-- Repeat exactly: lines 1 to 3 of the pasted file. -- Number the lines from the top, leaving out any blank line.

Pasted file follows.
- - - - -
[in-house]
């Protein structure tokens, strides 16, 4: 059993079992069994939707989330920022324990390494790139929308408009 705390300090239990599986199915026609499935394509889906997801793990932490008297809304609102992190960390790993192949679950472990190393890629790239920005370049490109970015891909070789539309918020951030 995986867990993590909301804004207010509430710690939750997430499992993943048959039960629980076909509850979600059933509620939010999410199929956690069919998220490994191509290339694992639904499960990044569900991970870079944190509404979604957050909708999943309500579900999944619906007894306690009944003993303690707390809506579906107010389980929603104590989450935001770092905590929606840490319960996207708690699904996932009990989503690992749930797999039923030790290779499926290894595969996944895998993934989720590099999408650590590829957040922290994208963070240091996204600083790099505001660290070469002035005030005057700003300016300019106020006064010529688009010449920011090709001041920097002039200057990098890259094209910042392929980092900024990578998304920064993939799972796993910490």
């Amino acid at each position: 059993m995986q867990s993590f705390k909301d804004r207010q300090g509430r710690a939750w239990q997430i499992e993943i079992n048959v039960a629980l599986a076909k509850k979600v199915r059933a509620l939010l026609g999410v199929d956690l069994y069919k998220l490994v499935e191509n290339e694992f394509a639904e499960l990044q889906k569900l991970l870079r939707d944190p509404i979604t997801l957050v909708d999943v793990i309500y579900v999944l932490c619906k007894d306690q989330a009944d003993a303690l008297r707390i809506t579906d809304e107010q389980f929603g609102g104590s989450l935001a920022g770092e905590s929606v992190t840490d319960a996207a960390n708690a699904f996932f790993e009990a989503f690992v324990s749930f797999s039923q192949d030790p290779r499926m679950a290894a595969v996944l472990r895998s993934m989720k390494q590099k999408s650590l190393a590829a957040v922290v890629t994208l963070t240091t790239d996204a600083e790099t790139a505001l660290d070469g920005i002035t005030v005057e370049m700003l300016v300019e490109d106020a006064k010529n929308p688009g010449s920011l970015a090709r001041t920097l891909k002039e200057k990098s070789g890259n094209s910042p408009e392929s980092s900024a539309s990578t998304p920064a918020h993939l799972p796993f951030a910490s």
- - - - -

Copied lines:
[in-house]
């Protein structure tokens, strides 16, 4: 059993079992069994939707989330920022324990390494790139929308408009 705390300090239990599986199915026609499935394509889906997801793990932490008297809304609102992190960390790993192949679950472990190393890629790239920005370049490109970015891909070789539309918020951030 995986867990993590909301804004207010509430710690939750997430499992993943048959039960629980076909509850979600059933509620939010999410199929956690069919998220490994191509290339694992639904499960990044569900991970870079944190509404979604957050909708999943309500579900999944619906007894306690009944003993303690707390809506579906107010389980929603104590989450935001770092905590929606840490319960996207708690699904996932009990989503690992749930797999039923030790290779499926290894595969996944895998993934989720590099999408650590590829957040922290994208963070240091996204600083790099505001660290070469002035005030005057700003300016300019106020006064010529688009010449920011090709001041920097002039200057990098890259094209910042392929980092900024990578998304920064993939799972796993910490």
């Amino acid at each position: 059993m995986q867990s993590f705390k909301d804004r207010q300090g509430r710690a939750w239990q997430i499992e993943i079992n048959v039960a629980l599986a076909k509850k979600v199915r059933a509620l939010l026609g999410v199929d956690l069994y069919k998220l490994v499935e191509n290339e694992f394509a639904e499960l990044q889906k569900l991970l870079r939707d944190p509404i979604t997801l957050v909708d999943v793990i309500y579900v999944l932490c619906k007894d306690q989330a009944d003993a303690l008297r707390i809506t579906d809304e107010q389980f929603g609102g104590s989450l935001a920022g770092e905590s929606v992190t840490d319960a996207a960390n708690a699904f996932f790993e009990a989503f690992v324990s749930f797999s039923q192949d030790p290779r499926m679950a290894a595969v996944l472990r895998s993934m989720k390494q590099k999408s650590l190393a590829a957040v922290v890629t994208l963070t240091t790239d996204a600083e790099t790139a505001l660290d070469g920005i002035t005030v005057e370049m700003l300016v300019e490109d106020a006064k010529n929308p688009g010449s920011l970015a090709r001041t920097l891909k002039e200057k990098s070789g890259n094209s910042p408009e392929s980092s900024a539309s990578t998304p920064a918020h993939l799972p796993f951030a910490s």